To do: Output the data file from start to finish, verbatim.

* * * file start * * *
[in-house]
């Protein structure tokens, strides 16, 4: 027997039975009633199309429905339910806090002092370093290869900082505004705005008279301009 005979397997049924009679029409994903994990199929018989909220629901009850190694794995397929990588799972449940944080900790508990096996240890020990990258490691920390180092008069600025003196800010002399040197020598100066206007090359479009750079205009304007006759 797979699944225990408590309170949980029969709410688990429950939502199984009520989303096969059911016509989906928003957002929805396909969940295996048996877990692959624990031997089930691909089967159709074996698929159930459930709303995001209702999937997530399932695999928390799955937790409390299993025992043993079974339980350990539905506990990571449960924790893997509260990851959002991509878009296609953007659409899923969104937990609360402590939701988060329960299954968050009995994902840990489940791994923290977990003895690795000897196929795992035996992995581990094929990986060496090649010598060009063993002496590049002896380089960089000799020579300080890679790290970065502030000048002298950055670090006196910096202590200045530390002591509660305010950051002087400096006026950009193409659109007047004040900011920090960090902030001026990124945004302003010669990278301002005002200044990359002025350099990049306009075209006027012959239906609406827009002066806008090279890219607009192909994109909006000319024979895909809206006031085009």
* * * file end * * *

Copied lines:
[in-house]
């Protein structure tokens, strides 16, 4: 027997039975009633199309429905339910806090002092370093290869900082505004705005008279301009 005979397997049924009679029409994903994990199929018989909220629901009850190694794995397929990588799972449940944080900790508990096996240890020990990258490691920390180092008069600025003196800010002399040197020598100066206007090359479009750079205009304007006759 797979699944225990408590309170949980029969709410688990429950939502199984009520989303096969059911016509989906928003957002929805396909969940295996048996877990692959624990031997089930691909089967159709074996698929159930459930709303995001209702999937997530399932695999928390799955937790409390299993025992043993079974339980350990539905506990990571449960924790893997509260990851959002991509878009296609953007659409899923969104937990609360402590939701988060329960299954968050009995994902840990489940791994923290977990003895690795000897196929795992035996992995581990094929990986060496090649010598060009063993002496590049002896380089960089000799020579300080890679790290970065502030000048002298950055670090006196910096202590200045530390002591509660305010950051002087400096006026950009193409659109007047004040900011920090960090902030001026990124945004302003010669990278301002005002200044990359002025350099990049306009075209006027012959239906609406827009002066806008090279890219607009192909994109909006000319024979895909809206006031085009």